(This article belongs to the Special Issue Dietary Antioxidants for Human Health)

Review

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Open AccessReview
Oxidative Stress Biomarkers, Nut-Related Antioxidants, and Cardiovascular Disease
Nutrients 2020, 12(3), 682; https://doi.org/10.3390/nu12030682 - 03 Mar 2020
Cited by 10 | Viewed by 1818
Abstract
Atherosclerosis is related to fat accumulation in the arterial walls and vascular stiffening, and results in acute coronary syndrome which is commonly associated with acute myocardial infarction. Oxidative stress participates in the pathogenesis of atherosclerosis. Thus, the inclusion of food sources of dietary [...] Read more.
Atherosclerosis is related to fat accumulation in the arterial walls and vascular stiffening, and results in acute coronary syndrome which is commonly associated with acute myocardial infarction. Oxidative stress participates in the pathogenesis of atherosclerosis. Thus, the inclusion of food sources of dietary antioxidants, such as different kinds of nuts, may improve biomarkers related to oxidative stress, contributing to a possible reduction in atherosclerosis progression. This article has briefly highlighted the interaction between oxidative stress, atherosclerosis, and cardiovascular disease, in addition to the effect of the consumption of different nuts and related dietary antioxidants—like polyphenols and vitamin E—on biomarkers of oxidative stress in primary and secondary cardiovascular prevention. Studies in vitro suggest that nuts may exert antioxidant effects by DNA repair mechanisms, lipid peroxidation prevention, modulation of the signaling pathways, and inhibition of the MAPK pathways through the suppression of NF-κB and activation of the Nrf2 pathways. Studies conducted in animal models showed the ability of dietary nuts in improving biomarkers of oxidative stress, such as oxLDL and GPx. However, clinical trials in humans have not been conclusive, especially with regards to the secondary prevention of cardiovascular disease. Full article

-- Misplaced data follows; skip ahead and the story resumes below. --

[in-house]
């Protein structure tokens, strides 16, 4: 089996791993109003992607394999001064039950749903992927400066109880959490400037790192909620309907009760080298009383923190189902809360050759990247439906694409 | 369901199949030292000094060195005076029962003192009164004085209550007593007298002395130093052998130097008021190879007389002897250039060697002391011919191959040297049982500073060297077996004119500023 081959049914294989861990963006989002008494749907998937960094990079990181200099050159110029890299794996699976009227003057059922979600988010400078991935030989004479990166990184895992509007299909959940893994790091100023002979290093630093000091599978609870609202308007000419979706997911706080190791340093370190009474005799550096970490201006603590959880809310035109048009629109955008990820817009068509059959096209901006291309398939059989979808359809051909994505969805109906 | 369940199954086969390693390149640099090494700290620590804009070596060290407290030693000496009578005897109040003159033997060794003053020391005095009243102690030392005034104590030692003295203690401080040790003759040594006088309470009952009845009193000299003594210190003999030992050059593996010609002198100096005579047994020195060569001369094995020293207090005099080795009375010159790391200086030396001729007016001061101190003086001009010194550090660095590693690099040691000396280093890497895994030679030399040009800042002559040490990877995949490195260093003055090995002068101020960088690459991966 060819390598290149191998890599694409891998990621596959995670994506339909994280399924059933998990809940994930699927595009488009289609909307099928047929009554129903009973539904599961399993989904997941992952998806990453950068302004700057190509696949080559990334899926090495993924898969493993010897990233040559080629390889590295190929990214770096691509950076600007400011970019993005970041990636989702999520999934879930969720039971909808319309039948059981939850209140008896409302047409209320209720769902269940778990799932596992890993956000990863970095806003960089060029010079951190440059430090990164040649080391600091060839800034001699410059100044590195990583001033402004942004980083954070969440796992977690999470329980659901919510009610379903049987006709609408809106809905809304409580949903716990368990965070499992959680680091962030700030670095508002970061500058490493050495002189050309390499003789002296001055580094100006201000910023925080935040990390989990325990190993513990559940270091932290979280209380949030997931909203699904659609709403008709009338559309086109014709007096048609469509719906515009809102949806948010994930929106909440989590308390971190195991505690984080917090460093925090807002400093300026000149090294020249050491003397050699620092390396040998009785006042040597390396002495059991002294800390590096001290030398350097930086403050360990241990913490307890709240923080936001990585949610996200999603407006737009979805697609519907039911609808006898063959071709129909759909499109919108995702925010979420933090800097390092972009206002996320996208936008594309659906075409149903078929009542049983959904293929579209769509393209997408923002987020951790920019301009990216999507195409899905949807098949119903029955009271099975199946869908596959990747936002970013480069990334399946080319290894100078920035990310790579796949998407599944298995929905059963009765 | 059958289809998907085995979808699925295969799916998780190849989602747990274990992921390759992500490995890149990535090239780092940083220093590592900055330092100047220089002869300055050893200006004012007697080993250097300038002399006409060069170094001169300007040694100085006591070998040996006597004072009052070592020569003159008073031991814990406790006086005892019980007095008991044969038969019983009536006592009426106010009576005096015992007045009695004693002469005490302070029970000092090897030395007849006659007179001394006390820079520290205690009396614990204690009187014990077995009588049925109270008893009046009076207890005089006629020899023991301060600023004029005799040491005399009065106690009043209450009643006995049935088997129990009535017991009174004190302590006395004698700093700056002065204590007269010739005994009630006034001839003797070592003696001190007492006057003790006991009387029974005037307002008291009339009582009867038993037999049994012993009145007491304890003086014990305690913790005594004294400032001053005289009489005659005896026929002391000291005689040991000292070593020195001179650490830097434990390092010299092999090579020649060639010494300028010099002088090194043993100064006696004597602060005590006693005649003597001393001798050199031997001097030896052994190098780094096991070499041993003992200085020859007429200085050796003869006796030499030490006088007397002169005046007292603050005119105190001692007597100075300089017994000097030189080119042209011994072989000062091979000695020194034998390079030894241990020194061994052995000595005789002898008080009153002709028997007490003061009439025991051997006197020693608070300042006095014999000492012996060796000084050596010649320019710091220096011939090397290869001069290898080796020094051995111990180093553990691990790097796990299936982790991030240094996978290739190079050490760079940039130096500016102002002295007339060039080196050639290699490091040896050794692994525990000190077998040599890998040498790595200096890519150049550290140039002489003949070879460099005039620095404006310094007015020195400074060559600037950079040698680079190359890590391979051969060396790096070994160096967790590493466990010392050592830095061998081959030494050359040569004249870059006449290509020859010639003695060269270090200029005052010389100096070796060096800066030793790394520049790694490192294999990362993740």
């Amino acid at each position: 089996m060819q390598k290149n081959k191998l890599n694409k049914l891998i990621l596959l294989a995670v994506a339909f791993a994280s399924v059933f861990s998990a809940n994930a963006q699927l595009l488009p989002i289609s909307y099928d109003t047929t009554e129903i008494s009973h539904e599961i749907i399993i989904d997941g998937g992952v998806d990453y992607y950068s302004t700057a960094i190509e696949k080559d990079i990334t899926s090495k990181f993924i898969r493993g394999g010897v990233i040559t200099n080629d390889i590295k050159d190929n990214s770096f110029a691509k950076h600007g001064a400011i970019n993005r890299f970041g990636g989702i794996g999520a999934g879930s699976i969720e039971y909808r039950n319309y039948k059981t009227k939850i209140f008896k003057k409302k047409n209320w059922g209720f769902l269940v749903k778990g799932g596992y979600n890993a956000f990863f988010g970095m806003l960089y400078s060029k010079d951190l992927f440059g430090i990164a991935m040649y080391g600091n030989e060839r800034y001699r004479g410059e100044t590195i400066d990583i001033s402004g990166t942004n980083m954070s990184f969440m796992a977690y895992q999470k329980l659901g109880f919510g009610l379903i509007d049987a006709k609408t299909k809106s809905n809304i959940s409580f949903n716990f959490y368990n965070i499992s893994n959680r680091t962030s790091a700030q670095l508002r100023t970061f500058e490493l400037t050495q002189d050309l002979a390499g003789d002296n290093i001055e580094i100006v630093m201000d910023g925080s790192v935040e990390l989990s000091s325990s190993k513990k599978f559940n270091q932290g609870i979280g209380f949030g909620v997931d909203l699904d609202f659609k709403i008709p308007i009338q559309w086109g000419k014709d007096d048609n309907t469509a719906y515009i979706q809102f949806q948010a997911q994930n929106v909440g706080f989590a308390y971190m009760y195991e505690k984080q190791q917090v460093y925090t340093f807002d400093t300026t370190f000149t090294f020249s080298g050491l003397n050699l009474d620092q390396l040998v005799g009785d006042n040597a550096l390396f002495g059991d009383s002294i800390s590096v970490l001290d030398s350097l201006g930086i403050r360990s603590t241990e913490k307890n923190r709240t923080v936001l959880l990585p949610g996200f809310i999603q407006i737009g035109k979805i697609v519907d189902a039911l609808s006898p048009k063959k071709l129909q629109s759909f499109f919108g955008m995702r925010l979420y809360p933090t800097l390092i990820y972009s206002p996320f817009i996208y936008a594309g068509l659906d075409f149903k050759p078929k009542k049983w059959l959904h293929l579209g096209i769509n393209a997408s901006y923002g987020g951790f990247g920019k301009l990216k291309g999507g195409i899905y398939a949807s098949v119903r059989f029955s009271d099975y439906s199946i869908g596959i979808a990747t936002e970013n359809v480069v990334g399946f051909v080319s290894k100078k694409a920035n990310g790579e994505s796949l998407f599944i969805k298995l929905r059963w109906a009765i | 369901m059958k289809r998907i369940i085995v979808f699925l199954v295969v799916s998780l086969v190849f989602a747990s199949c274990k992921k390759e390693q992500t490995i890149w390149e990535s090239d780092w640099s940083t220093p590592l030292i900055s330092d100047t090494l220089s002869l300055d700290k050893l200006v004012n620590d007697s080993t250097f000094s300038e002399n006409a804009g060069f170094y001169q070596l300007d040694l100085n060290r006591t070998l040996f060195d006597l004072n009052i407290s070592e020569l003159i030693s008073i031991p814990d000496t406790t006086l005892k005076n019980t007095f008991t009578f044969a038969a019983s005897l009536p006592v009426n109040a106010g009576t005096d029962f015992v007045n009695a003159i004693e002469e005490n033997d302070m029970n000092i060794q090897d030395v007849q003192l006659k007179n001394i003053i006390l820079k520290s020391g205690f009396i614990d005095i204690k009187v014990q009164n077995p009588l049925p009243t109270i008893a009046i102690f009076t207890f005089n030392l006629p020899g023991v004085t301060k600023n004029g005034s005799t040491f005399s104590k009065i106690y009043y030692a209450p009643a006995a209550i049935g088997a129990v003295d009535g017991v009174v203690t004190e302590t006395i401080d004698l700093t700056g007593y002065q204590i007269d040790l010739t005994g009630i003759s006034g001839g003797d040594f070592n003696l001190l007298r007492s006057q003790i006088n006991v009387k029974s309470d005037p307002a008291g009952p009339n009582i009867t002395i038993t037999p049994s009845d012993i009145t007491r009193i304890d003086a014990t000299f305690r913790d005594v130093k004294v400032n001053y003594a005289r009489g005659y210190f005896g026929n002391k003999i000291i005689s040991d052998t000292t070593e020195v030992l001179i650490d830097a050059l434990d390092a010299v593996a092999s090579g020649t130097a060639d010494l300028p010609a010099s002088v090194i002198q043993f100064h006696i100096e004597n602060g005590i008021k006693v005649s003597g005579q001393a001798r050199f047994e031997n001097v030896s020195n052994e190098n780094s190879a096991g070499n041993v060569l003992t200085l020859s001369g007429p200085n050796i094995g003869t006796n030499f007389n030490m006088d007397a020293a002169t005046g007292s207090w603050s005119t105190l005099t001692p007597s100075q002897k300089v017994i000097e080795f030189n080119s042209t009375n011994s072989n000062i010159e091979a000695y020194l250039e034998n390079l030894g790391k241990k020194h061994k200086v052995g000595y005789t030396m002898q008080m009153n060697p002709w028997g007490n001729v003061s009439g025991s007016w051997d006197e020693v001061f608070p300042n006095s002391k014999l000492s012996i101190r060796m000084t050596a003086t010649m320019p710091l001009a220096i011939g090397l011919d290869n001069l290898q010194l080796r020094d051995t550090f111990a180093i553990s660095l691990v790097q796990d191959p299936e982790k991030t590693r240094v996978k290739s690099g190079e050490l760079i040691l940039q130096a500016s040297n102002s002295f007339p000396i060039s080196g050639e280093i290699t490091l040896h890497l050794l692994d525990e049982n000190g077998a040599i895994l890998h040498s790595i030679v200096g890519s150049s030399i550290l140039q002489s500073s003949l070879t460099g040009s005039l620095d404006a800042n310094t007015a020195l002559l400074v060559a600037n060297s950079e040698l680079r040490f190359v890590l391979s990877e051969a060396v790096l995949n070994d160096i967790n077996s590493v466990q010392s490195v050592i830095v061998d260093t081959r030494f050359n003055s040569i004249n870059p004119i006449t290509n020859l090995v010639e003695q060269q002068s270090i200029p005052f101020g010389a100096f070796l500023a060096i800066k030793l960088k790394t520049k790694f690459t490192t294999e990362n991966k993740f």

(This article belongs to the Special Issue Dietary Antioxidants for Human Health)
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Other

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Open AccessBrief Report
Profiles of Polyphenol Intake and Type 2 Diabetes Risk in 60,586 Women Followed for 20 Years: Results from the E3N Cohort Study
Nutrients 2020, 12(7), 1934; https://doi.org/10.3390/nu12071934 - 29 Jun 2020
Viewed by 1114
Abstract
Most studies on dietary polyphenol intake and type 2 diabetes (T2D) risk have focused on total or specific subclasses of polyphenols. Since polyphenols are often consumed simultaneously, the joint effect of an intake of multiple subclasses should be explored. We aimed to identify [...] Read more.
Most studies on dietary polyphenol intake and type 2 diabetes (T2D) risk have focused on total or specific subclasses of polyphenols. Since polyphenols are often consumed simultaneously, the joint effect of an intake of multiple subclasses should be explored. We aimed to identify profiles of the dietary polyphenol subclasses intake associated with T2D. A total of 60,586 women from the Etude Epidémiologique auprès de femmes de l’Education Nationale (E3N) cohort study were followed for 20 years between 1993 and 2014. T2D cases were identified and validated. The individual energy-adjusted daily intakes of 15 subclasses of polyphenols were estimated at baseline using a food frequency questionnaire and the PhenolExplorer database. We used Bayesian profile regression to perform the clustering of the covariates by identifying exposure profiles of polyphenol intakes and, simultaneously, link these to T2D risk by using multivariable Cox regression models. We validated 2740 incident T2D cases during follow-up, and identified 15 distinct clusters with different intake profiles and T2D risk. When compared to the largest cluster (n = 6298 women), higher risks of T2D were observed in three of those clusters, which were composed of women with low or medium intakes of anthocyanins, dihydroflavonols, catechins, flavonols, hydroxybenzoic acids, lignans, and stilbenes. One cluster (n = 4243), characterized by higher intakes of these polyphenol subclasses, exhibited lower T2D risk when compared to the reference cluster. These results highlight the importance of a varied diet of polyphenol-rich foods such as nuts, fruits, and vegetables to prevent T2D risk. Full article
(This article belongs to the Special Issue Dietary Antioxidants for Human Health)